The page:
Belfast Film Festival 2016

As a filmmaker, I have been introduced to the world of film festivals. Initially as a place to find an audience for your film but increasingly to engage and participate in the film community. Attending special film industry events and marketplaces, networking and hearing stories from experts in the field.

Belfast Film Festival 2016 was a little different. This year I wasn’t premiering my first feature film and although supporting a couple of events I wanted to see what was on show. After leafing through the programme a few times there was so much that caught my eye I decided a festival pass was the way to go. Booking something in everyday, even squeezing in multiple screenings at the weekends.

I managed to see 37 films in 10 days, 16 in one night thanks to Film Devour Short Film Festival.

More than 50% were independent films made in Ireland.


The closing night film, about a well to do woman without a note in her head, the Irish Premiere of Florence Foster Jenkins is well worth a watch. Meryl Streep and Hugh Grant make a fantastic duo in a story that made me both laugh and cry. Due for cinema release next month.

Having had The Monday Club premiere in the inaugural year of the NI Independents section of Belfast Film Festival I was delighted to see it back this year and what became one of my favourite days of the festival. All involving friends of Film Devour it was great to see cast and crew making the transition to longer films.

We all know the story of Mary, Joseph and the baby Jesus but imagine it happened in modern day Belfast with all our humour? A Belfast Nativity was first up; it is now available to check out online.

Fractured City was a more stereotypical Belfast tale of two friends in the post conflict yet still divided society in 1990s. Dealing with drugs, paramilitaries and a corrupt police force. It ticked a lot of ‘the troubles’ boxes so the story was not my thing but it was well made so another example of the great talent we have here.

From the same Director who brought us ‘Coming of age’ Rian Lennons – ‘The Dick’ told the story of the fear some men get when faced with talking to the opposite sex. A funny story with an unexpected twist hopes to do the festival circuit before we see if online to share.

The big hitter in the NI indie section had to be Braxton. The thrilling slasher movie, which reminded me of my love of the Scream films whilst giving me the unusual sense it could be happening in my backyard. Featuring an amazing Belfast cast, including lead actor Shaun Blaney who we had the pleasure of working with on The Monday Club the performances were gripping. Well done to Director Leo McGuigan and Producer Margaret McGoldrick for making such a fantastic film on such a low budget. With possibilities of DVD release and another screening in the summer, make sure you find a way to see it.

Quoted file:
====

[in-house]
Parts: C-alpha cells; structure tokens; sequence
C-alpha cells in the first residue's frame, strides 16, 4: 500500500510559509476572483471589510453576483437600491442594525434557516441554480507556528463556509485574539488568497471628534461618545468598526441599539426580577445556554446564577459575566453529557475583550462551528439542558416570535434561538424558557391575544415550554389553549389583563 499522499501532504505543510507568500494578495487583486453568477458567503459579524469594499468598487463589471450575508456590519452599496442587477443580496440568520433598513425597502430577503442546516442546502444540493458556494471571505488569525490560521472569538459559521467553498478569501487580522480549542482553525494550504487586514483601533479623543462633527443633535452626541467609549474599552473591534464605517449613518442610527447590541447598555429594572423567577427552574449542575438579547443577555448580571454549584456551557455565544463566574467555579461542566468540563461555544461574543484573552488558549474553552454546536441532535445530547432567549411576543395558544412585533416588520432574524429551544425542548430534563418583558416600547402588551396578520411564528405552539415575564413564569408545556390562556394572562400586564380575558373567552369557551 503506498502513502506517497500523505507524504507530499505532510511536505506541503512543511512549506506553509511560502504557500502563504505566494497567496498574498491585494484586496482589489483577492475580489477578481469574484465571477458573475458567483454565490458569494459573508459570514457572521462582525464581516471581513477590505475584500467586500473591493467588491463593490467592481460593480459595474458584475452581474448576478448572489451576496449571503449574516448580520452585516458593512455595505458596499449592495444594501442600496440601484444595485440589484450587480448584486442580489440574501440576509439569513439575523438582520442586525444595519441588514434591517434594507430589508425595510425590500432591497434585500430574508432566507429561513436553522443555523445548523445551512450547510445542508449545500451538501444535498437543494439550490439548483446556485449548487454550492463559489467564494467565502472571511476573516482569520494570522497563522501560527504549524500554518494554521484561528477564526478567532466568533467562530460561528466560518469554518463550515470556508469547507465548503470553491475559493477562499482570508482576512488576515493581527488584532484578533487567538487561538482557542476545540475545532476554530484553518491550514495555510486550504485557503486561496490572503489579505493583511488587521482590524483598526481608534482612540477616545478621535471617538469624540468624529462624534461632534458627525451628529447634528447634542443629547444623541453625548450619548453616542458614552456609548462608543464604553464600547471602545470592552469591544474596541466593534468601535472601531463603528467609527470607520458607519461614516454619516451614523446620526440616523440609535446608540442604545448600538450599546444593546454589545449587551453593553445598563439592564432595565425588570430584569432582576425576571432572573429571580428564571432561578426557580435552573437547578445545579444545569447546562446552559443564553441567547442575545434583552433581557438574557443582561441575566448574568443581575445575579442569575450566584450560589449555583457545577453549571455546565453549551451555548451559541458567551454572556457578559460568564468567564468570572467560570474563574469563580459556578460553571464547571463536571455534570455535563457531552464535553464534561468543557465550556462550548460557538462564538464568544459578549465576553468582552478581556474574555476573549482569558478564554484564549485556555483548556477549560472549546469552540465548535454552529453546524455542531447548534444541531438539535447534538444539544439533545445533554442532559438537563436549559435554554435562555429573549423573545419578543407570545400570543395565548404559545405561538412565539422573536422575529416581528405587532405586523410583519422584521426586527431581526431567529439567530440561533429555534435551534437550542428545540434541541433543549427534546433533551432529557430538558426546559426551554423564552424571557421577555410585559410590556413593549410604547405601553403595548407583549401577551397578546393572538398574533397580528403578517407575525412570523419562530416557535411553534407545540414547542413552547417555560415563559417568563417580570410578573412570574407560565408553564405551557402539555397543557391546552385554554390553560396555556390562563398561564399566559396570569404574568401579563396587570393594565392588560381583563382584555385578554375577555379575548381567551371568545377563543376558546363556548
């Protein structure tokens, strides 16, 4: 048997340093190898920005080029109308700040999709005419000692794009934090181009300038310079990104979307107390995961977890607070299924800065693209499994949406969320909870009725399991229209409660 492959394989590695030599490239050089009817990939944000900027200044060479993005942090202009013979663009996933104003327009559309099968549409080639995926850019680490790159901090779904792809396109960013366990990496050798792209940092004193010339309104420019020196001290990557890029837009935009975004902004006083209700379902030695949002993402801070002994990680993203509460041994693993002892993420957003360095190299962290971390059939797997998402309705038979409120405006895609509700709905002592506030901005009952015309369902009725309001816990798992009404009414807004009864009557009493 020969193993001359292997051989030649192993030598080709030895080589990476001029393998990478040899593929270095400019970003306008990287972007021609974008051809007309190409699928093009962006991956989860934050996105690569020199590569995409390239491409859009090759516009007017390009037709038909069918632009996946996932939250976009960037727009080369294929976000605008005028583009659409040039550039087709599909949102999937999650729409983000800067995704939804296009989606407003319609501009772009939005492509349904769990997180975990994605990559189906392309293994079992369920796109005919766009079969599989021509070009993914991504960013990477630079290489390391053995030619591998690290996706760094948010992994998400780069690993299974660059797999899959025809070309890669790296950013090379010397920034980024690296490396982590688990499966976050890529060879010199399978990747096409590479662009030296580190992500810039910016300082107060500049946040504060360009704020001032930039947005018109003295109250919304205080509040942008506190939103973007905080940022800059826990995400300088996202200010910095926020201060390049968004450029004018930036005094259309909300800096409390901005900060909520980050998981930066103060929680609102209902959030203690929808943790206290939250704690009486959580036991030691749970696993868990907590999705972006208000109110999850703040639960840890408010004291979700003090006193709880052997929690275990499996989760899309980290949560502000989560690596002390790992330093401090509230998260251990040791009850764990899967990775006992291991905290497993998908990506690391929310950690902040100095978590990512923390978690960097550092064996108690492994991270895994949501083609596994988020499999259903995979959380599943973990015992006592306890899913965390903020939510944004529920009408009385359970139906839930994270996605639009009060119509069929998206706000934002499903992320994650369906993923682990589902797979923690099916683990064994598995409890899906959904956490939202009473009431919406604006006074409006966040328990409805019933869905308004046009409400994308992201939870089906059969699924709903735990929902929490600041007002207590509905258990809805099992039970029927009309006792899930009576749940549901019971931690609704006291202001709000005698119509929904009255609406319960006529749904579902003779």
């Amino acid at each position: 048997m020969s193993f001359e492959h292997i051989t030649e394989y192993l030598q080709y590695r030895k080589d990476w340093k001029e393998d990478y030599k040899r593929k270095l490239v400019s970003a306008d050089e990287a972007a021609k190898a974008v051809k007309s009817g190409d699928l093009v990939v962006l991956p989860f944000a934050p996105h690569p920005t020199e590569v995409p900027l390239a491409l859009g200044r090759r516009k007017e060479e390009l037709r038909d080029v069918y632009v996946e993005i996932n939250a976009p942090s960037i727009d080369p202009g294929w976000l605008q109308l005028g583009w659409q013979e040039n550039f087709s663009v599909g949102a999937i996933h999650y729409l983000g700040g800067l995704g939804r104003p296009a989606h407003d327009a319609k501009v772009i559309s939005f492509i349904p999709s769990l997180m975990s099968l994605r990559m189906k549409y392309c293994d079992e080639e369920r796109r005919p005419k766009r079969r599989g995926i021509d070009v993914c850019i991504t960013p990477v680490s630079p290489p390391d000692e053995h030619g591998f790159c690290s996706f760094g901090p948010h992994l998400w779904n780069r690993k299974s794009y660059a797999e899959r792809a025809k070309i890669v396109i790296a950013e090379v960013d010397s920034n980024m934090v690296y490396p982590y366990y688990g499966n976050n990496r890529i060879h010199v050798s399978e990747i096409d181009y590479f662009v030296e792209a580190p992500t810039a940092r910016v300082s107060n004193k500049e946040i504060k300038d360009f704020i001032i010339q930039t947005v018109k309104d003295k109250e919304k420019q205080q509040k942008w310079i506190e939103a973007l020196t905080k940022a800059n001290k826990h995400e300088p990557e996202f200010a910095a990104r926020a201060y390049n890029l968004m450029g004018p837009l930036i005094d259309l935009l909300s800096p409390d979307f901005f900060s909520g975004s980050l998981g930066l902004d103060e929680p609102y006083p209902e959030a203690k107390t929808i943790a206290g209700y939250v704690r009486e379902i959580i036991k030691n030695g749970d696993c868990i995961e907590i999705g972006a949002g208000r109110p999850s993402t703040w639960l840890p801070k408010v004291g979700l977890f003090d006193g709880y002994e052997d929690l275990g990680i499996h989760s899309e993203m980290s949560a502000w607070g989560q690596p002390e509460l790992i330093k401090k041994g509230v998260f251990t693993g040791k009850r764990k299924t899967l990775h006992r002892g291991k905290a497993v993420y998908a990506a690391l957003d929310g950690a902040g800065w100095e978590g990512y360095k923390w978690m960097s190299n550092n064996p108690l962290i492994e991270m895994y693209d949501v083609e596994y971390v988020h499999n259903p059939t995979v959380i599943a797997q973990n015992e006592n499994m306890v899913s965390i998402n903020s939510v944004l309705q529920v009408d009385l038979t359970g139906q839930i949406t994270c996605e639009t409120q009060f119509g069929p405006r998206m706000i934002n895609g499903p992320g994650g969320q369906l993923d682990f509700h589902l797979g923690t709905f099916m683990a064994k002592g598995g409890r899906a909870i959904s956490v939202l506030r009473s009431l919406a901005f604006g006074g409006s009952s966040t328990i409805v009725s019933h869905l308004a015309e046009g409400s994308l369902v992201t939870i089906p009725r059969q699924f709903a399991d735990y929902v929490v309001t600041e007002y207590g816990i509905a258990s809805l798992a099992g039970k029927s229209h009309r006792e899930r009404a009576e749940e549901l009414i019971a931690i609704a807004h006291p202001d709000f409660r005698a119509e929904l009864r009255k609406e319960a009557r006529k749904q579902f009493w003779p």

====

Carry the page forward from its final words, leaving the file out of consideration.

Finally on the music end of what I saw. Miles Ahead the free form biopic on the great jazz musician Miles Davis is running at QFT until 5th May and well worth a watch. An unexpected favourite of the #BFF16 was the biggest heavy metal festival in the world Wacken enjoyed in 3D. It had a great vibe, following festivalgoers and enjoying some of the big acts. It was great.

On the last day of the festival I was invited to join the Banterflix Cinecast team for their live podcast event reviewing the festival. My first ever podcast experience it was a lot of fun gathered with fellow filmmakers and movie reviewers to talk about what we had seen and big up the indie scene in NI.

So that was #BFF16 – Exhausted but I had a ball. Well done Belfast Film Festival team… until next year J

Top tips for #BFF17…

  • Get a programme early, red circle what you want to go see and buy the tickets! Popular ones sell out fast.
  • Find a festival buddy, someone who shares a love of film and can hold your hand for the scary ones of laugh along to the funny ones.
  • Treat yourself to a festival pass – then you got to make it worth the money.
  • Be inspired! Open yourself up to experiencing the different stories and emotions.
  • Make a film– with so many indie films on show Belfast is the city to get making. If you have an idea, get people around you and turn it into a reality!